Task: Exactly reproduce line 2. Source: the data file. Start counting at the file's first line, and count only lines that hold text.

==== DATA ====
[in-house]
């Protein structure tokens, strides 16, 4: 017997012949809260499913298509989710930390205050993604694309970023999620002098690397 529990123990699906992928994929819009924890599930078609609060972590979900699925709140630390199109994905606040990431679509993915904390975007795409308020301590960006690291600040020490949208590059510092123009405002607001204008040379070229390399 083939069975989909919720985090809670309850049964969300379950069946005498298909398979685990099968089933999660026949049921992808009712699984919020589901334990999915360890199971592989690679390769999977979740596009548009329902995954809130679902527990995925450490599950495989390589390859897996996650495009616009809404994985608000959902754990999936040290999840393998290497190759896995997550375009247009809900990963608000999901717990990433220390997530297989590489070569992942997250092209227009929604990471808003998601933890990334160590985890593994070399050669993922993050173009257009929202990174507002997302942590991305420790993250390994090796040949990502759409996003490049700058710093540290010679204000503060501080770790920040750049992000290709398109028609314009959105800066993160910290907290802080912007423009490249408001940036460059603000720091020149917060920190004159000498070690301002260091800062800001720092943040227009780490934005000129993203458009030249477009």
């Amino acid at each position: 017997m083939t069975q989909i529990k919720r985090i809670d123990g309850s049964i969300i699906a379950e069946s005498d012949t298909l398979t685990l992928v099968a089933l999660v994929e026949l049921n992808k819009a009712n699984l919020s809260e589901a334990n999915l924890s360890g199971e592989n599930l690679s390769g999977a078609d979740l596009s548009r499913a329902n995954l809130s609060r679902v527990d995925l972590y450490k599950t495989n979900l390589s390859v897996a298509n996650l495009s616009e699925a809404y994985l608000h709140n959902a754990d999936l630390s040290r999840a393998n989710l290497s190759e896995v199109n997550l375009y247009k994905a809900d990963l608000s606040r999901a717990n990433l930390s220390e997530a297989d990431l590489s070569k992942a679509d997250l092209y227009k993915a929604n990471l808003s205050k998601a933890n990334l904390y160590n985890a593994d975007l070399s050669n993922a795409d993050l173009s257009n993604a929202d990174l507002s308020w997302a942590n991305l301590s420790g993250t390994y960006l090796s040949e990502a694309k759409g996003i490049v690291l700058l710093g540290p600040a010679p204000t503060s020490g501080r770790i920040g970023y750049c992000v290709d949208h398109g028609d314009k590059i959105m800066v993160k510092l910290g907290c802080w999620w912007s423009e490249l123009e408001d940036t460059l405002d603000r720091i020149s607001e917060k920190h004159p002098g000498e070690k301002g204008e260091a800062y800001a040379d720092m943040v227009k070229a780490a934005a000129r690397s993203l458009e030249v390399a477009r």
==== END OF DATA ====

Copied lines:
């Protein structure tokens, strides 16, 4: 017997012949809260499913298509989710930390205050993604694309970023999620002098690397 529990123990699906992928994929819009924890599930078609609060972590979900699925709140630390199109994905606040990431679509993915904390975007795409308020301590960006690291600040020490949208590059510092123009405002607001204008040379070229390399 083939069975989909919720985090809670309850049964969300379950069946005498298909398979685990099968089933999660026949049921992808009712699984919020589901334990999915360890199971592989690679390769999977979740596009548009329902995954809130679902527990995925450490599950495989390589390859897996996650495009616009809404994985608000959902754990999936040290999840393998290497190759896995997550375009247009809900990963608000999901717990990433220390997530297989590489070569992942997250092209227009929604990471808003998601933890990334160590985890593994070399050669993922993050173009257009929202990174507002997302942590991305420790993250390994090796040949990502759409996003490049700058710093540290010679204000503060501080770790920040750049992000290709398109028609314009959105800066993160910290907290802080912007423009490249408001940036460059603000720091020149917060920190004159000498070690301002260091800062800001720092943040227009780490934005000129993203458009030249477009």